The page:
Tips on Extending the Growing Season
Follow this simple advice and see how easy it is extend your growing season.
- One of the first season-extending tools to hit the market was the garden cloche. Simply cover the plant you want to protect with the cloche after you water the soil. You may need to push the cloche into the dirt to keep it in place. Cloches aren't new, they were invented by French farmers more than 100 years ago. Originally they were made of glass, but the latest on the market are made of heavy duty plastic that can hold up to light and changing temperatures.
- A nifty new gadget is the greenhouse umbrella. It looks a lot like a plastic cloche. The advantage of this umbrella is that it folds away to be very small and light, which is great if you don't have a lot of storage space. You pop it open, just like you would a regular umbrella, and set it over the plant. The pole in the center goes right into the ground to hold it in place. This model is over 3 feet wide and 2 feet tall and it's perfect for an herb garden or a container.
- Another popular season extender is called a Wall-o-Water. It uses water to provide an additional layer of protection between the outside conditions and the plant you're trying to protect. You start by filling it with tap water but don't put hot water in them, it will stress the plastic. They're easy to install, they basically just wrap around the plant to form what looks like a plastic tee pee. As the sun heats up the air the water is heated as well. As the temperature cools down the water keeps the plant warm. It even helps in very cold temperature because the water gives off heat as it freezes.
- If you're on a budget, try this simple tip: Cut the bottom off a white plastic gallon milk jug using a knife or scissors. Water the plant first, then place the jug over a small plant you want to protect, pressing it an inch or so into the ground. The water and soil will heat up inside the jug when the sun has a chance to work its magic. The diffused light of the milk jug is good for growing seedlings and small plants like lettuce. One note of caution: the milk jugs can really heat up during the day so you need to remove the cap to allow for ventilation and at night replace the cap to catch the heat.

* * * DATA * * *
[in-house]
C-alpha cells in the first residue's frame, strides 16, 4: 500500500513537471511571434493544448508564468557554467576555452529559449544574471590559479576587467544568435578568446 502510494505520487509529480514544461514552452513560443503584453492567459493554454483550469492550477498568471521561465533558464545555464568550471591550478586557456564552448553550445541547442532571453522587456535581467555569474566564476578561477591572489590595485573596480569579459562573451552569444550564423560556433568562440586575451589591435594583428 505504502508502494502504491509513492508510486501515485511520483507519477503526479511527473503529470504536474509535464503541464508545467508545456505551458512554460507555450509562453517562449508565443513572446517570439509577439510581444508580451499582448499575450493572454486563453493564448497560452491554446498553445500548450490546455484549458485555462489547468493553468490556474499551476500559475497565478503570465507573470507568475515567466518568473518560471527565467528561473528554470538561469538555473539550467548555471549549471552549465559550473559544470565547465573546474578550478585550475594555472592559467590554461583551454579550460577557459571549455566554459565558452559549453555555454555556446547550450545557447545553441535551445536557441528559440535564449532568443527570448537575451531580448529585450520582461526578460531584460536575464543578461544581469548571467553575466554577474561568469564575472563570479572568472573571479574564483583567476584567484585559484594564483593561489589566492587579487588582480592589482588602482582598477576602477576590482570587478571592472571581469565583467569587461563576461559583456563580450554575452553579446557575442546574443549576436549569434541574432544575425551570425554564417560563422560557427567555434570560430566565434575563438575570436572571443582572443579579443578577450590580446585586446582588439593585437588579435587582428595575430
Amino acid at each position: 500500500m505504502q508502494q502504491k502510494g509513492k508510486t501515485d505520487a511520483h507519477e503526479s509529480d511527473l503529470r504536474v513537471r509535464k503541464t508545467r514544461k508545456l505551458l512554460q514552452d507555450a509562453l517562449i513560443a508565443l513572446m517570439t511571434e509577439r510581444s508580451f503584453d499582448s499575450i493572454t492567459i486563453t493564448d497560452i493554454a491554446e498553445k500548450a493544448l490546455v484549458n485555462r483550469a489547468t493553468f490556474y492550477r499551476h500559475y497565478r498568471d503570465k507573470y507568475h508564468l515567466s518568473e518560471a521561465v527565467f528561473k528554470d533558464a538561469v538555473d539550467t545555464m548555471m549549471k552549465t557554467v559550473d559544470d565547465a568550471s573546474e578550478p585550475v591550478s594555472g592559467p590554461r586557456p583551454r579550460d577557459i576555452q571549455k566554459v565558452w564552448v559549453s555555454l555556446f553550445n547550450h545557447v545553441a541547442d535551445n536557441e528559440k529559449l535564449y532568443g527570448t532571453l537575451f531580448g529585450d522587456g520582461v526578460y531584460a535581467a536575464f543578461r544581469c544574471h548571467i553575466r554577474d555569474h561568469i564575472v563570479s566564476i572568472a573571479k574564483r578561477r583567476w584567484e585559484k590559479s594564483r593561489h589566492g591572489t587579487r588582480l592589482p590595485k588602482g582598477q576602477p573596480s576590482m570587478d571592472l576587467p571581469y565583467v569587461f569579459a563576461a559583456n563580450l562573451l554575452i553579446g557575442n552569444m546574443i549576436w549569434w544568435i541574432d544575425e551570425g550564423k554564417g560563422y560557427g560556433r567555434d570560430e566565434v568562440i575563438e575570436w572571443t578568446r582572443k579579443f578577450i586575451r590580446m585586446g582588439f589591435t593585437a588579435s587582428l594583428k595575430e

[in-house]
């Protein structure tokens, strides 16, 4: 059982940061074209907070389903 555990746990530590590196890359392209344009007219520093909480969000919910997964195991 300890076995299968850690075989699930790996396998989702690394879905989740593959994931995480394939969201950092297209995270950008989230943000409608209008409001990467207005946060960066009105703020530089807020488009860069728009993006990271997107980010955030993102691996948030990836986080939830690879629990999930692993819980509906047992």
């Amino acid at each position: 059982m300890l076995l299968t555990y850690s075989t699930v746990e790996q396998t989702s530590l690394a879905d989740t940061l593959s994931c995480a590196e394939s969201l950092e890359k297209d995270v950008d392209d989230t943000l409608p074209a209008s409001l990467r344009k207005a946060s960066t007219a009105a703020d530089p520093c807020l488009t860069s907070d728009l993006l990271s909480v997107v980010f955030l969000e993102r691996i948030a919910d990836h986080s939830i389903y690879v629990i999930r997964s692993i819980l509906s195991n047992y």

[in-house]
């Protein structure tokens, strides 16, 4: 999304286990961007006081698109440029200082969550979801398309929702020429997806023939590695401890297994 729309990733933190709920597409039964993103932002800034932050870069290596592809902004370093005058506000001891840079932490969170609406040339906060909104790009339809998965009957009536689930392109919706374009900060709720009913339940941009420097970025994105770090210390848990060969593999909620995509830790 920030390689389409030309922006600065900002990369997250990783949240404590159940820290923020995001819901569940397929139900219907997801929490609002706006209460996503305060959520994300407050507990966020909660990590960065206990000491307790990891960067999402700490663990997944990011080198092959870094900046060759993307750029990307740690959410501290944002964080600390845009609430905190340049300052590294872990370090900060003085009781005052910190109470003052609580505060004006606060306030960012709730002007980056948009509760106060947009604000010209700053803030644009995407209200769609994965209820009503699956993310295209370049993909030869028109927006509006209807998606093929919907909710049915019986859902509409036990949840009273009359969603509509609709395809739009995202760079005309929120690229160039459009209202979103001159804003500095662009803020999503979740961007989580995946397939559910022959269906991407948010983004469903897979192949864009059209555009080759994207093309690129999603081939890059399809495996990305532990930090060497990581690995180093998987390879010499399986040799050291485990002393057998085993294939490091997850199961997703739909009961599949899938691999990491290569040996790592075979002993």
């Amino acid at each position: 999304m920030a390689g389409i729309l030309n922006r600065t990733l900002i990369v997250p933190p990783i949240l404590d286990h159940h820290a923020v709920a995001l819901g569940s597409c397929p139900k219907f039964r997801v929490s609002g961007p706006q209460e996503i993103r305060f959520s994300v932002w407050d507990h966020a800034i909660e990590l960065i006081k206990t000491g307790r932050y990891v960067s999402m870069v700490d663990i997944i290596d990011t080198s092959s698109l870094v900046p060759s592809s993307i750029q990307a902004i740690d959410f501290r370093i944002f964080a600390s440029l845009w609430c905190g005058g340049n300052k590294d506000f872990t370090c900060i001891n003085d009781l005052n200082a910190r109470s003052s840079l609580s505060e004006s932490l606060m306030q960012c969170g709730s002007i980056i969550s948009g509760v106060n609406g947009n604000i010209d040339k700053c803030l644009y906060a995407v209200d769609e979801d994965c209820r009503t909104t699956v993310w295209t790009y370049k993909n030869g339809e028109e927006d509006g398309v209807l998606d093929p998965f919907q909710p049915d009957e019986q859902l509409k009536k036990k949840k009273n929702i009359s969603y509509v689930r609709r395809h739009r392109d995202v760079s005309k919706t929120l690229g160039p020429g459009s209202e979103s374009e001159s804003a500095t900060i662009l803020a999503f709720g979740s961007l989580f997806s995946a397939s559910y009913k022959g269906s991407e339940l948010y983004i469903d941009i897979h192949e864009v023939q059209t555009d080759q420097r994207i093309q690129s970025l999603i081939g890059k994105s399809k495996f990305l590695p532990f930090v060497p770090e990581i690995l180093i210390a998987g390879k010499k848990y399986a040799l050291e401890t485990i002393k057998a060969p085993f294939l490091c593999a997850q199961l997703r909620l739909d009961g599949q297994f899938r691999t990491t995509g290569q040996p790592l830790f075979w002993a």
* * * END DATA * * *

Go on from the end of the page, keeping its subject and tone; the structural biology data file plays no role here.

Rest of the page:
Master gardener Maureen Gilmer shares her secrets to growing great flowers.
Discover great ideas to get kids involved in the garden.
Turnips with yellow flesh are neither hard to find nor hard to grow, though the much more common cousins are very similar in taste and texture.
New research continues to support using certain radish types to condition fields during winter, after cash crops are harvested.
Some radishes love, love, love the cool weather during fall and winter. Try their versatility in stir fry cooking and pickling.
Radish greens are easy to grow and perform well in the kitchen too. Say hello to an economical, nutritional cool-weather crop.
In many cultures, including the Southeast US, turnips are grown as much for their tasty, highly nutritious leaves, called “greens” as for their roots. Here are a few tips to get the most out of turnip greens.
Growing radish sprouts brings fresh flavor to salads, sandwiches, and more. Proper sanitation and handling are crucial for safety.
Most radishes aren’t known to thrive in summer conditions, but careful selection and growing practices can produce good results.
Growing radishes hydroponically requires some investment in equipment and supplies – and attention to maintenance – but it works.